Abnormal Psychology Essay

1240 Words Sep 22nd, 2010 5 Pages
Jacquelyn Sniff
28 April 2010
Exam 3 essay

I. Stimulus control is the process where a stimulus increases the probability of a behavior by reinforcing the desired behavior in the presence of the stimulus. Throughout chapters eight and nine in “Learning and Behavior”, examples of Stimulus Control, and how one learns to Generalize and Discriminate in the real world are provided. Topics such as verbal behavior, self, animal training, and TV and violence are discussed.
“The traditional view of language is that words are vehicles for moving ideas from one head to another”. However, the alternate view given is expressed in a book written by Skinner called “Verbal Behavior”. Skinner states that in order to understand the nature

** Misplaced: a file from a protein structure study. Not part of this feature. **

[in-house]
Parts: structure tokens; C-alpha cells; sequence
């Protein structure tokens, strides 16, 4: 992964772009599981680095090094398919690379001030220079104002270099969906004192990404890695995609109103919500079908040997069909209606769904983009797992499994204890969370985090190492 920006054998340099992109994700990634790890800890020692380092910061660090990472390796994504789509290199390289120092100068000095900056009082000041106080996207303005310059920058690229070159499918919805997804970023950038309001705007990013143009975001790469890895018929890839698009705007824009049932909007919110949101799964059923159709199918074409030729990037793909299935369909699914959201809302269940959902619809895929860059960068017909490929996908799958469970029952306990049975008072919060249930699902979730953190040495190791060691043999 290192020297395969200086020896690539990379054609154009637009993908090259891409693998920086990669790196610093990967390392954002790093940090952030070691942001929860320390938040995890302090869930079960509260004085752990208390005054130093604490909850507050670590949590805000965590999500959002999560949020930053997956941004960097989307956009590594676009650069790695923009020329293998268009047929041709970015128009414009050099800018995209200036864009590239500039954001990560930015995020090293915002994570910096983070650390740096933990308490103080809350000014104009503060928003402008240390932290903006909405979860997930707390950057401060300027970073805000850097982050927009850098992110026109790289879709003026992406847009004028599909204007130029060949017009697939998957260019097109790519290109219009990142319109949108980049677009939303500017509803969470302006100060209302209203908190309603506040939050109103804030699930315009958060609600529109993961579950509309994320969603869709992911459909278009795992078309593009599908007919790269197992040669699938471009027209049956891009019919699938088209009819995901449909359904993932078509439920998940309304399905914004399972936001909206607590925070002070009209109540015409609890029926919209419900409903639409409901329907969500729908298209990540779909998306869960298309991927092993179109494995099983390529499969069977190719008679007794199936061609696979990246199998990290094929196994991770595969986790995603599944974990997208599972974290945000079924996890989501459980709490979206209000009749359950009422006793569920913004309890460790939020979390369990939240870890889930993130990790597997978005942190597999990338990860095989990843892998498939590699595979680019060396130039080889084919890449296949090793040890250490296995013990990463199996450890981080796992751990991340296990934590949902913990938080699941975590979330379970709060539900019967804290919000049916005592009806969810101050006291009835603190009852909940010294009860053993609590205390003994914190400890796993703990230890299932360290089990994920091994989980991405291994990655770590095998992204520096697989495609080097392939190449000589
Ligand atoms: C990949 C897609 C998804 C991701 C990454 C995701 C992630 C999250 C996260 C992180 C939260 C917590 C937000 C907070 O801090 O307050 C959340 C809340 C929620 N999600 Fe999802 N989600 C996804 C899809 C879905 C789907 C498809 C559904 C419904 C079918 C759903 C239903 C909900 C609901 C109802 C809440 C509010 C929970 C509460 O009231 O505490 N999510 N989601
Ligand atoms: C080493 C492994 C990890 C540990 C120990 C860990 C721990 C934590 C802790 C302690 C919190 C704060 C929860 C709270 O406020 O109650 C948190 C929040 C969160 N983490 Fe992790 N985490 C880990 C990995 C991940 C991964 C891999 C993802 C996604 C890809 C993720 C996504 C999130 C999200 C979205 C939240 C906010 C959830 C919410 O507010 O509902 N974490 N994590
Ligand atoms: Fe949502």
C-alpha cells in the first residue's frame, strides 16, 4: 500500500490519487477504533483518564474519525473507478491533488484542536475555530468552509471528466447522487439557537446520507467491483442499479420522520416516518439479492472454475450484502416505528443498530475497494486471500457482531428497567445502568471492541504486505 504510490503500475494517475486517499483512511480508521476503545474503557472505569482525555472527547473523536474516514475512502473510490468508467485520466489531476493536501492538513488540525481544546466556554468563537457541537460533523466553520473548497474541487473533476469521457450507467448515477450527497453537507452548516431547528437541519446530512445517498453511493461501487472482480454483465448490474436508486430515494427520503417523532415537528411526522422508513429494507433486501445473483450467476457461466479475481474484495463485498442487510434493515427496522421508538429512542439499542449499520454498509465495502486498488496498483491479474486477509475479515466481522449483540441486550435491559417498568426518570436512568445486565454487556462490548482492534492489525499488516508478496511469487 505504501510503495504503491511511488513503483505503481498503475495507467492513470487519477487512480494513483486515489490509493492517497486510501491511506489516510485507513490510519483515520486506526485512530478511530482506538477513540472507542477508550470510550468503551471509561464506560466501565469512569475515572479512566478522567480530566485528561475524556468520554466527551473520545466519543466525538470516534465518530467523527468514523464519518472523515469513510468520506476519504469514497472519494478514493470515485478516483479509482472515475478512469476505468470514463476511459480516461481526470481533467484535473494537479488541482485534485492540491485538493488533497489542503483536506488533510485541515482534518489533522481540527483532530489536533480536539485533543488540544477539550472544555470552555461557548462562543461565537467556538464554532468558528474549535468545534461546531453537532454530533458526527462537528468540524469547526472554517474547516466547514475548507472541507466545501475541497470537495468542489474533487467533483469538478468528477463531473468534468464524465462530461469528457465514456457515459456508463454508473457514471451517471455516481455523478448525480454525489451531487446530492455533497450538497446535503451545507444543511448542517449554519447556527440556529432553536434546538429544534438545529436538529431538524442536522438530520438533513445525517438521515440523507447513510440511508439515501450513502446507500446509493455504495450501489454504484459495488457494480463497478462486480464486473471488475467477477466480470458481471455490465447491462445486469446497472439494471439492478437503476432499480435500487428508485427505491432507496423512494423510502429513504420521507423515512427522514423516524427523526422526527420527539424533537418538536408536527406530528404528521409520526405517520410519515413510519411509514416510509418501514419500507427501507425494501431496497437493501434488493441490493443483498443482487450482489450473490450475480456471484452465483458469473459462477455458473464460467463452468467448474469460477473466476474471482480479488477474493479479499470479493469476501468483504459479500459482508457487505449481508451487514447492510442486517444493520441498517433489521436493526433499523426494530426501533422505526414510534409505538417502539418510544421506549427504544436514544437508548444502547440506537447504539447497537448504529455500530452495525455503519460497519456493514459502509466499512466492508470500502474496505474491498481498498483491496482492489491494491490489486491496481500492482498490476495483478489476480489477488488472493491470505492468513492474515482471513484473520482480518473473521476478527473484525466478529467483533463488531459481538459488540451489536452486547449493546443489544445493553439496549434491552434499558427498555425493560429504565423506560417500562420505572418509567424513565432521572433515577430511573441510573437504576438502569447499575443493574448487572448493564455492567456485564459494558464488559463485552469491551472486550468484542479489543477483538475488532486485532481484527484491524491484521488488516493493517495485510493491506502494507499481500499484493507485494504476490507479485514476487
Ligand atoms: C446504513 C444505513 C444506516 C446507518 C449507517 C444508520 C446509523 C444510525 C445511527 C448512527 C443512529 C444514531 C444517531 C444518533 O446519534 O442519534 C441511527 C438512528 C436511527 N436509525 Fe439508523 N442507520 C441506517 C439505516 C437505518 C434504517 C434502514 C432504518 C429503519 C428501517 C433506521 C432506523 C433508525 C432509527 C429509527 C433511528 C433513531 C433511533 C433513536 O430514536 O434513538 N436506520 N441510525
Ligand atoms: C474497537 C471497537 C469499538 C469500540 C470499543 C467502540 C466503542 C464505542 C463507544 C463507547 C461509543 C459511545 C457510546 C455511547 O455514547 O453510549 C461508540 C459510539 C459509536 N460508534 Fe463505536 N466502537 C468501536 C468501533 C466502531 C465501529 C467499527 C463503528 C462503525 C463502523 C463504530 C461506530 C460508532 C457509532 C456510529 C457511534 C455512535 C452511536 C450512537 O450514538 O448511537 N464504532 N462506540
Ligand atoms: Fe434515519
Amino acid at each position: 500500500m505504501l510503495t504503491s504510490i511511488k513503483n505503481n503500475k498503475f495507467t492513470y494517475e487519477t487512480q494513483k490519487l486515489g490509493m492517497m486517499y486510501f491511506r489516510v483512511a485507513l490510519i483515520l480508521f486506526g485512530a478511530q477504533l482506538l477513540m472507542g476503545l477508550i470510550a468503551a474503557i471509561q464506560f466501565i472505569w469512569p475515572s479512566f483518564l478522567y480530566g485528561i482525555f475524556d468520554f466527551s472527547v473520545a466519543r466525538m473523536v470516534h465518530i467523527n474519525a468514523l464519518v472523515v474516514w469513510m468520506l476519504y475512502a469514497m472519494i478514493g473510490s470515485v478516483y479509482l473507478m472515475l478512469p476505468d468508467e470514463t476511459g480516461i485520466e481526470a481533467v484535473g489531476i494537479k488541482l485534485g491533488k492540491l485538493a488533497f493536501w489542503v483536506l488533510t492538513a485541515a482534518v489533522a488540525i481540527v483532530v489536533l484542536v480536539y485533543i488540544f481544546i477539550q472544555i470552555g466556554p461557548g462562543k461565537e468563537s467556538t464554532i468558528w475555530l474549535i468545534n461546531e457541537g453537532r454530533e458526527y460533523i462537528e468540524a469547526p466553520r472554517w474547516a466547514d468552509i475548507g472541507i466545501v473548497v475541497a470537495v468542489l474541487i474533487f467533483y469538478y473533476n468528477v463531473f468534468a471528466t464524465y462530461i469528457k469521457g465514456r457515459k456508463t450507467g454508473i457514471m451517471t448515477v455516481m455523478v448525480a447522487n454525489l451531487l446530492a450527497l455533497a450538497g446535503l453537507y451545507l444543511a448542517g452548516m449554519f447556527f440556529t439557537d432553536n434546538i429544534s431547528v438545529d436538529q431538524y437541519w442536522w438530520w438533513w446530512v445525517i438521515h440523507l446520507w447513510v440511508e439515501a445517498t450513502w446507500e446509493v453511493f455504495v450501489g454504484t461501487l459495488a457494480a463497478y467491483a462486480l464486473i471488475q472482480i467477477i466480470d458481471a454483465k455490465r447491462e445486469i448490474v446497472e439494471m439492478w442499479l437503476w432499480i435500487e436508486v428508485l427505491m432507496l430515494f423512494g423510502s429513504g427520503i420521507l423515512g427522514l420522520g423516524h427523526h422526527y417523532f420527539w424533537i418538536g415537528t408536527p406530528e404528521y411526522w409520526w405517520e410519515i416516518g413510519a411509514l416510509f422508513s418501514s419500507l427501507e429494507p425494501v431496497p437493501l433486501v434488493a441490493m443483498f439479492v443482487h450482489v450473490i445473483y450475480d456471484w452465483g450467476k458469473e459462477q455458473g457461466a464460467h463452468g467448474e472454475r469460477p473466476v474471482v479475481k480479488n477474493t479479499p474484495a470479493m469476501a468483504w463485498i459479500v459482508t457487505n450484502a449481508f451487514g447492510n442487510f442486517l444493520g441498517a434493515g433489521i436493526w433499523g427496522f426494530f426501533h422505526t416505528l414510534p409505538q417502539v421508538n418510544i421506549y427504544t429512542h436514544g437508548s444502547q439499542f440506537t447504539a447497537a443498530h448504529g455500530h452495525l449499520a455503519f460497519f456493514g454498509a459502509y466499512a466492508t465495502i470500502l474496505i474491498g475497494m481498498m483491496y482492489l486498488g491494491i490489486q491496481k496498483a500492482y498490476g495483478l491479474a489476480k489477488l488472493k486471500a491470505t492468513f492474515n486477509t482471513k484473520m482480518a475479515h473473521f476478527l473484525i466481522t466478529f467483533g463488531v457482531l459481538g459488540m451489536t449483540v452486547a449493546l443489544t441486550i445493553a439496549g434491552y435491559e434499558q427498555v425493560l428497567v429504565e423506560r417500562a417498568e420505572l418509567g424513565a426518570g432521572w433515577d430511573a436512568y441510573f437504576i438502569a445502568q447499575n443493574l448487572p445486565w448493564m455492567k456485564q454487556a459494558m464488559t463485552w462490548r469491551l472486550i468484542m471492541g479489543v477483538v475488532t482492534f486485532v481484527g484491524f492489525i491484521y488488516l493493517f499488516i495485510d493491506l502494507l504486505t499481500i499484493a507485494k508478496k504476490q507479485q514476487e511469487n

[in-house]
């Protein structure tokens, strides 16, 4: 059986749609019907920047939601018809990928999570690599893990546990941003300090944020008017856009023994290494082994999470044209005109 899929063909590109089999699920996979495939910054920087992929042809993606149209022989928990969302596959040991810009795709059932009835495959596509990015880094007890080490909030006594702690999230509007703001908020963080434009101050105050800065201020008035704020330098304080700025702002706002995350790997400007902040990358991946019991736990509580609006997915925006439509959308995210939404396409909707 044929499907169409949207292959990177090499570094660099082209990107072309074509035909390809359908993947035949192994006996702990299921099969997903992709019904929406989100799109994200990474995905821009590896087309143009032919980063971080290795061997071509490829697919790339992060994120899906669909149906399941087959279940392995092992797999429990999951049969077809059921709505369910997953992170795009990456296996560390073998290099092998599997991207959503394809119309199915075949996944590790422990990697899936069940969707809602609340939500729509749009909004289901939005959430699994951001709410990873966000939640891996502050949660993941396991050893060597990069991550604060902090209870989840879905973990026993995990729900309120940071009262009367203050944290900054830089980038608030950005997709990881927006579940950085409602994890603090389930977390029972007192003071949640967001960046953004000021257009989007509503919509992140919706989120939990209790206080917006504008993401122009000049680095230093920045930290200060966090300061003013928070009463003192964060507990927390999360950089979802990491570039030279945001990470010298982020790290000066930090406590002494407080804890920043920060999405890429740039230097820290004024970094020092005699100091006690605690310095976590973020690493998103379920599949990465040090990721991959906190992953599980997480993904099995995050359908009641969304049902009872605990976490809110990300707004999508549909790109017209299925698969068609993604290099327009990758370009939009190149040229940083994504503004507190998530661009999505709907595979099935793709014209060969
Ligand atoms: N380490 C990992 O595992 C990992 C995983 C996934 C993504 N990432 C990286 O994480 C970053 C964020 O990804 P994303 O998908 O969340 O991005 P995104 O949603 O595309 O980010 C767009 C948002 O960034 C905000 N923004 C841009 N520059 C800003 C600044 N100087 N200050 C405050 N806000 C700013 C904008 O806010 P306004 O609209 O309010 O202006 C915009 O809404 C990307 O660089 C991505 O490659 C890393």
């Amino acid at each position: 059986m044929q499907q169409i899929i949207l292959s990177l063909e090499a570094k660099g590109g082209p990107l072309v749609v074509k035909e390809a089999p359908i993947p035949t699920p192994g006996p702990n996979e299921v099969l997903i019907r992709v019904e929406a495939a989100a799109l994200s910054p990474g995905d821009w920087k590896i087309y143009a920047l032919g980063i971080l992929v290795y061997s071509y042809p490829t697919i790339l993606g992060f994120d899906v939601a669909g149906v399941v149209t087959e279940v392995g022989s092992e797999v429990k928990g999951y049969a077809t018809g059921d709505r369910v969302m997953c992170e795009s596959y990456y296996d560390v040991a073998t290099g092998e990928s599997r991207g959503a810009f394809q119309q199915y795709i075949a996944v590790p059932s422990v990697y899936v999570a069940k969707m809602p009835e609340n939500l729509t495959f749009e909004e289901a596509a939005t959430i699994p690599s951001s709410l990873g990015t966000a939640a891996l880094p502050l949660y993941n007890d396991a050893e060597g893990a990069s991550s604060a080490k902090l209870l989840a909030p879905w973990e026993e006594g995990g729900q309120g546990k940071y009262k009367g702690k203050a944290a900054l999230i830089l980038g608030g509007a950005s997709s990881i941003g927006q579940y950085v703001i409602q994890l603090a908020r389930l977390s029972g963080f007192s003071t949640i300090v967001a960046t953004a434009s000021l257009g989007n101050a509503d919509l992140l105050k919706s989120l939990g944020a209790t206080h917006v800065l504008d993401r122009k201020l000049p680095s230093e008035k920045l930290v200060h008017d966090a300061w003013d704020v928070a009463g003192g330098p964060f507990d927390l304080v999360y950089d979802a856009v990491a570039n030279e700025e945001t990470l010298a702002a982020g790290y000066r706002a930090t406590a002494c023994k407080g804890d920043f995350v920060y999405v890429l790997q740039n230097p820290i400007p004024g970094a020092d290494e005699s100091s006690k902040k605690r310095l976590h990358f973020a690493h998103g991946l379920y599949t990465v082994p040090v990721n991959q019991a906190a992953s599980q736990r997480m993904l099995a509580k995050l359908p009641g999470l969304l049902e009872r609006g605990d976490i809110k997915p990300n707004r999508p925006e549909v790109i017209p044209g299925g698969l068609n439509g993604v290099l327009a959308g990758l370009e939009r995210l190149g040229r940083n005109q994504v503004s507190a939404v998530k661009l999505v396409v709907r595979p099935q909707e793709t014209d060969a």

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Since playing with a ball and hitting oneself is difficult, if not impossible to do, the child continues to play with the ball and his self-injurious behavior falls over 90% (239-240). The use of self-control is also discussed. Self-control techniques are learned behaviors that are established and maintained by their consequences. Self-control refers to the tendency to do things now that effect our later behavior. One may try to quit smoking to help improve their health, and may give their pack of cigarettes to their roommate and tell him or her to only give them three cigarettes a day. Or, they may distance themselves from their friends who smoke, in hopes of reducing the temptation to smoke. Techniques such as physical restraint, distancing, monitoring behavior, and informing others, are some of the learned methods that teach people to exert self-control (242-244). Observational learning has occurred in many animals. An experiment demonstrates that animals, in this case monkey’s, benefit from the consequences of a model’s behavior. Carl Warden runs the experiment, and sets up two different cages. One holds a trained, model monkey, the other, an observer monkey. The results of the experiment show that the observer monkey learns to open a door and eat a raisin, simply by observing the model monkey (277). Although Observational learning brings forth many

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